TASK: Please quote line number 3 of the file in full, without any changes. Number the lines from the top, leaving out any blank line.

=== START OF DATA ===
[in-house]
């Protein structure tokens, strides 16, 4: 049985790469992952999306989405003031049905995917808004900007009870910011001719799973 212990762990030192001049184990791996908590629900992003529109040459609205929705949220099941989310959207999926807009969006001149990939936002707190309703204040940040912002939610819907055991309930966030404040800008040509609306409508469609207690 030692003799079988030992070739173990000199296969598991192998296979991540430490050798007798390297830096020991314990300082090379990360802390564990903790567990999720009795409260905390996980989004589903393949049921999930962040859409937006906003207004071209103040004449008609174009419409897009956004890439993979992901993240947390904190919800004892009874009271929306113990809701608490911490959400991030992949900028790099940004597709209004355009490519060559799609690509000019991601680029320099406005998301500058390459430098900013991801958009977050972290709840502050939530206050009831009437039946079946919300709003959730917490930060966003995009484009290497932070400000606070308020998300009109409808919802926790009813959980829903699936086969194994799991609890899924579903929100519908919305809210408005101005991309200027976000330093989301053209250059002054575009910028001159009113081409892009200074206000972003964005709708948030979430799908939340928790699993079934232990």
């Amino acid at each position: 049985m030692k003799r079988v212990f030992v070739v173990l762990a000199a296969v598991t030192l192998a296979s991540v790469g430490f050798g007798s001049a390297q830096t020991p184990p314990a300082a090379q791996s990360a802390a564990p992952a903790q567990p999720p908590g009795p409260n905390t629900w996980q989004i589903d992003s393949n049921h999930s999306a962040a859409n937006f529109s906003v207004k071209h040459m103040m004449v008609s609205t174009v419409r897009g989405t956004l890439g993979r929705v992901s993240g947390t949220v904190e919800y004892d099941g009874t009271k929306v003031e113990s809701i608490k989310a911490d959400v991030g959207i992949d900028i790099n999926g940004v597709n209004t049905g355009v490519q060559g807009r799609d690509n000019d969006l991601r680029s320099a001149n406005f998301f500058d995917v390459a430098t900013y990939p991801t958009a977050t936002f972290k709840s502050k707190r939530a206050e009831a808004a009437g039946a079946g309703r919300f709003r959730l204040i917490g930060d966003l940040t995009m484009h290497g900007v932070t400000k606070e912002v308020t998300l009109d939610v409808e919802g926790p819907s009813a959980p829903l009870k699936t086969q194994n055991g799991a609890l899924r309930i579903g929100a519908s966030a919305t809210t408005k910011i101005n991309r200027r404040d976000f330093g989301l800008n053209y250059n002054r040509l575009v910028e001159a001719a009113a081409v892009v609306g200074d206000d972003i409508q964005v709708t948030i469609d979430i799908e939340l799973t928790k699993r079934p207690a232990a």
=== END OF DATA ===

């Amino acid at each position: 049985m030692k003799r079988v212990f030992v070739v173990l762990a000199a296969v598991t030192l192998a296979s991540v790469g430490f050798g007798s001049a390297q830096t020991p184990p314990a300082a090379q791996s990360a802390a564990p992952a903790q567990p999720p908590g009795p409260n905390t629900w996980q989004i589903d992003s393949n049921h999930s999306a962040a859409n937006f529109s906003v207004k071209h040459m103040m004449v008609s609205t174009v419409r897009g989405t956004l890439g993979r929705v992901s993240g947390t949220v904190e919800y004892d099941g009874t009271k929306v003031e113990s809701i608490k989310a911490d959400v991030g959207i992949d900028i790099n999926g940004v597709n209004t049905g355009v490519q060559g807009r799609d690509n000019d969006l991601r680029s320099a001149n406005f998301f500058d995917v390459a430098t900013y990939p991801t958009a977050t936002f972290k709840s502050k707190r939530a206050e009831a808004a009437g039946a079946g309703r919300f709003r959730l204040i917490g930060d966003l940040t995009m484009h290497g900007v932070t400000k606070e912002v308020t998300l009109d939610v409808e919802g926790p819907s009813a959980p829903l009870k699936t086969q194994n055991g799991a609890l899924r309930i579903g929100a519908s966030a919305t809210t408005k910011i101005n991309r200027r404040d976000f330093g989301l800008n053209y250059n002054r040509l575009v910028e001159a001719a009113a081409v892009v609306g200074d206000d972003i409508q964005v709708t948030i469609d979430i799908e939340l799973t928790k699993r079934p207690a232990a």